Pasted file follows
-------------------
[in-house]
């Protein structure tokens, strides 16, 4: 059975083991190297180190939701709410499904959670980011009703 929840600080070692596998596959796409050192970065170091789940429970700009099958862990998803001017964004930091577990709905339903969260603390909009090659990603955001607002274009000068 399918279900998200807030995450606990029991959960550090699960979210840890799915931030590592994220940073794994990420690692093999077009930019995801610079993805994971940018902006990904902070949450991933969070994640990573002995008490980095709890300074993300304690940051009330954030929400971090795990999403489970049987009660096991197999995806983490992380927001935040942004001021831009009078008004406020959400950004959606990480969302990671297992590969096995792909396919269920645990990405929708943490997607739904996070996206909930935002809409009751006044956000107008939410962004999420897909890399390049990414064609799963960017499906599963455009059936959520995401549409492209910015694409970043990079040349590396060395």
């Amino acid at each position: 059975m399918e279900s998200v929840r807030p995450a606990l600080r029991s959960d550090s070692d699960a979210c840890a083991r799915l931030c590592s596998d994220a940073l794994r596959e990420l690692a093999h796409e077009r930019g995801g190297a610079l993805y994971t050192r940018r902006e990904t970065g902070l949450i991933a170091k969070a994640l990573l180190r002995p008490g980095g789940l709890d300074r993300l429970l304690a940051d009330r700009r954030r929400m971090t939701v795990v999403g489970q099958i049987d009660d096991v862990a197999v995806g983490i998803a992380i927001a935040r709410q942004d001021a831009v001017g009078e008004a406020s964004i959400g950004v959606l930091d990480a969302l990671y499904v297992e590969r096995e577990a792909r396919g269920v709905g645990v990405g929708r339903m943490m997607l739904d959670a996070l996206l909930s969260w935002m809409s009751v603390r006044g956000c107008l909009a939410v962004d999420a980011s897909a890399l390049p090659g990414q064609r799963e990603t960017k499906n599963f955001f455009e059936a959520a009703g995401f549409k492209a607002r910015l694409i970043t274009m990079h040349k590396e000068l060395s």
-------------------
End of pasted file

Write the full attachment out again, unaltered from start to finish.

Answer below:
[in-house]
């Protein structure tokens, strides 16, 4: 059975083991190297180190939701709410499904959670980011009703 929840600080070692596998596959796409050192970065170091789940429970700009099958862990998803001017964004930091577990709905339903969260603390909009090659990603955001607002274009000068 399918279900998200807030995450606990029991959960550090699960979210840890799915931030590592994220940073794994990420690692093999077009930019995801610079993805994971940018902006990904902070949450991933969070994640990573002995008490980095709890300074993300304690940051009330954030929400971090795990999403489970049987009660096991197999995806983490992380927001935040942004001021831009009078008004406020959400950004959606990480969302990671297992590969096995792909396919269920645990990405929708943490997607739904996070996206909930935002809409009751006044956000107008939410962004999420897909890399390049990414064609799963960017499906599963455009059936959520995401549409492209910015694409970043990079040349590396060395």
């Amino acid at each position: 059975m399918e279900s998200v929840r807030p995450a606990l600080r029991s959960d550090s070692d699960a979210c840890a083991r799915l931030c590592s596998d994220a940073l794994r596959e990420l690692a093999h796409e077009r930019g995801g190297a610079l993805y994971t050192r940018r902006e990904t970065g902070l949450i991933a170091k969070a994640l990573l180190r002995p008490g980095g789940l709890d300074r993300l429970l304690a940051d009330r700009r954030r929400m971090t939701v795990v999403g489970q099958i049987d009660d096991v862990a197999v995806g983490i998803a992380i927001a935040r709410q942004d001021a831009v001017g009078e008004a406020s964004i959400g950004v959606l930091d990480a969302l990671y499904v297992e590969r096995e577990a792909r396919g269920v709905g645990v990405g929708r339903m943490m997607l739904d959670a996070l996206l909930s969260w935002m809409s009751v603390r006044g956000c107008l909009a939410v962004d999420a980011s897909a890399l390049p090659g990414q064609r799963e990603t960017k499906n599963f955001f455009e059936a959520a009703g995401f549409k492209a607002r910015l694409i970043t274009m990079h040349k590396e000068l060395s």